Herm Edwards’ dismissal could be complicated by the football program’s pending investigation into alleged recruitment violations.
TEMPE, Arizona — Arizona State University’s firing of football coach Herm Edwards could put the school at risk for a multi-million buyout of the remainder of Edwards’ contract.
Edwards is off the field, but he has a significant interest in some off-field business: an NCAA investigation into his football program.
It appears that any purchase by Edwards could depend on the direction of this investigation.
$9.4 million purchase?
Under Edwards’ contracts – the original in 2017 and an extension in 2020 – if he is unfairly fired, he will be entitled to an estimated $9.4 million purchase of the remaining two years and three months, through December. of 2024.
The university declined to confirm that number.
Edwards’ annual salary this year, excluding benefits, was $3.9 million. The unpaid balance of his contract this year is estimated at $975,000.
He was due to receive $4.1 million in 2023 and $4.3 million in 2024.
Edwards was fired on Sunday after a humiliating Saturday night home loss to Eastern Michigan University, three games into his fifth season.
Like college football coaches in many states, Edwards is Arizona’s highest-paid state employee.
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‘Neutral dereliction of duties’
Anderson used a legally safe understatement when describing the status of his obviously fired football coach: “We have agreed to neutral waiver of duties.”
He added, “We’ll have to work through what all this means at the end of the day.”
Here’s what could be blocking a purchase:
ASU awaits news on sanctions
The ASU football team is under investigation by the NCAA for allegedly hosting high school recruits on campus during the pandemic, after the NCAA banned the practice.
ASU is still awaiting news on potential NCAA sanctions.
Several coaches left the team as a result of the investigation, and recruitment suffered.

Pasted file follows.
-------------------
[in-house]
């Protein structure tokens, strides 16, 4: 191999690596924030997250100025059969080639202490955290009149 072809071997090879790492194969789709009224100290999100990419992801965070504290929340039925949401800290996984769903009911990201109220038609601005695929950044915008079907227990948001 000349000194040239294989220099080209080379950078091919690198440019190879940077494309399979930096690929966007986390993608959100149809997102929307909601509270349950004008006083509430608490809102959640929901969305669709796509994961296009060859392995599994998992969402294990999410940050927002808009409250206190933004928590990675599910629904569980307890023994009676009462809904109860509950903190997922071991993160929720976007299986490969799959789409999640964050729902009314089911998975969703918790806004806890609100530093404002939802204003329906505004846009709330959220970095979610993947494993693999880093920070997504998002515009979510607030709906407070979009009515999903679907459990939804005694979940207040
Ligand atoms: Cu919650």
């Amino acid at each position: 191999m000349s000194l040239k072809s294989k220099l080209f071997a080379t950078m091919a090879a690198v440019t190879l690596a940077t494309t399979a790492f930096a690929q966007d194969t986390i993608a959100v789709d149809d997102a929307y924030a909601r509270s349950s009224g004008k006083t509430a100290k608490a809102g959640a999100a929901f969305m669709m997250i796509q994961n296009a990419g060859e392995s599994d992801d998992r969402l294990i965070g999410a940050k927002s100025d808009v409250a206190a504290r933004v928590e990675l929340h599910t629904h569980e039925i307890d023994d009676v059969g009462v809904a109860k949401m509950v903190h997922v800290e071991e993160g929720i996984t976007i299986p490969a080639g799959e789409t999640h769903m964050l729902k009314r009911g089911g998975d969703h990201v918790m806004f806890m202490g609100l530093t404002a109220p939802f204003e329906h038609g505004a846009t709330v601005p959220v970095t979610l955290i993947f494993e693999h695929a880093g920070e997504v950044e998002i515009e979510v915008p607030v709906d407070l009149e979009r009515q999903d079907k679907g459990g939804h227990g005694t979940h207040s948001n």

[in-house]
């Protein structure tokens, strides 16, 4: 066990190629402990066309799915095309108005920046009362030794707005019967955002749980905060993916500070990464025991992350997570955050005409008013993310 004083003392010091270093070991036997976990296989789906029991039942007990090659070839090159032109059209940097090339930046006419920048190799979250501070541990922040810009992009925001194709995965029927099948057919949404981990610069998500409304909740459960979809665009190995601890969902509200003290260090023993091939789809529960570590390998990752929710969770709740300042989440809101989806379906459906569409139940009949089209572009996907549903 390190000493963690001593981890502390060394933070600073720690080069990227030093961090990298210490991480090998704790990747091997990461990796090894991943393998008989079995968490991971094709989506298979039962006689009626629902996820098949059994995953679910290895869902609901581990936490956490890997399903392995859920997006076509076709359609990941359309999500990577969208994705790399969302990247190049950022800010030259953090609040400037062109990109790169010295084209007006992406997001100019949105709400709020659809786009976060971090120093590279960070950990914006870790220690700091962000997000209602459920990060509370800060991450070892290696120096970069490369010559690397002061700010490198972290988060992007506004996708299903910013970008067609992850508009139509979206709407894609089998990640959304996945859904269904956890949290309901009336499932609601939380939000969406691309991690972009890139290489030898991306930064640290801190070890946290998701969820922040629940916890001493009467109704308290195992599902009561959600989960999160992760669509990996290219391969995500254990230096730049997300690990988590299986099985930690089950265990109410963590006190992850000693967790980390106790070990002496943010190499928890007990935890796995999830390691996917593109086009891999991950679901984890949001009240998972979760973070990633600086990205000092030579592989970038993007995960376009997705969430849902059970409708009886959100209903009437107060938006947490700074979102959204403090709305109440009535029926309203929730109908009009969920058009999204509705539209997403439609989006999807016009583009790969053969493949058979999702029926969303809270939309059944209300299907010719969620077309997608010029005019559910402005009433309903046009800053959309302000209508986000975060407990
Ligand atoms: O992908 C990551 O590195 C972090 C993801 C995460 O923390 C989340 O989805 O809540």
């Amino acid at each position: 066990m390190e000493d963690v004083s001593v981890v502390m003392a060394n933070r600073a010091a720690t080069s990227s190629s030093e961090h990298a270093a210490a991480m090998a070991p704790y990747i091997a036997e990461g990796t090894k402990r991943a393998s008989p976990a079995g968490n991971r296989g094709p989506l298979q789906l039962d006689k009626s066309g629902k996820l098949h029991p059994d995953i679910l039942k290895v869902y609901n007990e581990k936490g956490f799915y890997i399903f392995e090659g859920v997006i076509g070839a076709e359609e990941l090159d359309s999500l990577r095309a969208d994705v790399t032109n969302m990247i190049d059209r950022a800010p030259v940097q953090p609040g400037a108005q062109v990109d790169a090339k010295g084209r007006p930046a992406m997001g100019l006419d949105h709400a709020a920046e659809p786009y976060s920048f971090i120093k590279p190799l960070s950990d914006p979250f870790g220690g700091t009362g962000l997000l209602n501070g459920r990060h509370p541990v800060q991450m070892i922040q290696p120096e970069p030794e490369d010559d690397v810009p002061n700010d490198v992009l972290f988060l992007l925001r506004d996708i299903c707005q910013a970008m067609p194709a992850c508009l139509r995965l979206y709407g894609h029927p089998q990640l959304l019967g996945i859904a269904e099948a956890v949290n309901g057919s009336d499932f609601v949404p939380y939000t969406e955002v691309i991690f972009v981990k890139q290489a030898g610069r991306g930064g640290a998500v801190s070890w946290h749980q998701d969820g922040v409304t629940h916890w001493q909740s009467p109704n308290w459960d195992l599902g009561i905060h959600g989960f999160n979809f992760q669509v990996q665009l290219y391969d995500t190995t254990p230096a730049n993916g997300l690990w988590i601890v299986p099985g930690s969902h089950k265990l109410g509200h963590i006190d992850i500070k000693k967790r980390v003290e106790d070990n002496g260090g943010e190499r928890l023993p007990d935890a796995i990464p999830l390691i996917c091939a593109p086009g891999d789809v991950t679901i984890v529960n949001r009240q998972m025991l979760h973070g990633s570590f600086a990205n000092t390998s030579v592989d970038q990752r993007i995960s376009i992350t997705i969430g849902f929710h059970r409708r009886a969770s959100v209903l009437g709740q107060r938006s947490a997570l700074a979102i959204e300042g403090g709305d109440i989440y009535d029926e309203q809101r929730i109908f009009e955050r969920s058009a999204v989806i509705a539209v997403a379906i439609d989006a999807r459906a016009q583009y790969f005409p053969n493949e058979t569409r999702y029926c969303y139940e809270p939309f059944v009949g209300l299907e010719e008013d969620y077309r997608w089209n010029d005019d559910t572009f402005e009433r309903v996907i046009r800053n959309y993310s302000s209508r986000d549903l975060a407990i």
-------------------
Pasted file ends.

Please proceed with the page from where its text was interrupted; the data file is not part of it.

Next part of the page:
The investigation became public 15 months ago, in June 2021. When it will end is just a guess at this point.
In February, ASU President Michael Crow defended Edwards:
“Coach Edwards is responsible for all of his people’s actions, but these are things he didn’t ask them to do. These are not things he was a part of.”
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NCAA violations would block the purchase
If the NCAA comes to a different conclusion – that Edwards played a role in the alleged violations – ASU may not have to pay for the multimillion purchase. In fact, Edwards would not be entitled to any payment.
Edwards’ contract allows the school to fire him “for cause” for a variety of offenses, including:
“Significant or repeated violation of NCAA or conference law… related to the program by an assistant coach, other program personnel, or a program student athlete, and (i) the violation occurs or continues to occur after the coach knows either should have known it was about to occur or was occurring, or (ii) the Coach failed to establish and maintain reasonable policies and procedures for the Program to prevent violations.”
‘to be determined’
Anderson, a former NFL executive who hired Edwards as a head coach in 2017 and was his agent when Edwards was in the NFL, declined to answer reporters’ questions Monday about Edwards’ status.
On Sunday, Anderson rejected questions about the NCAA investigation.
“I’m not commenting on the investigation and how it affects us, if it affects us and how it might affect us going forward,” Anderson said.
“To be determined,” he said.
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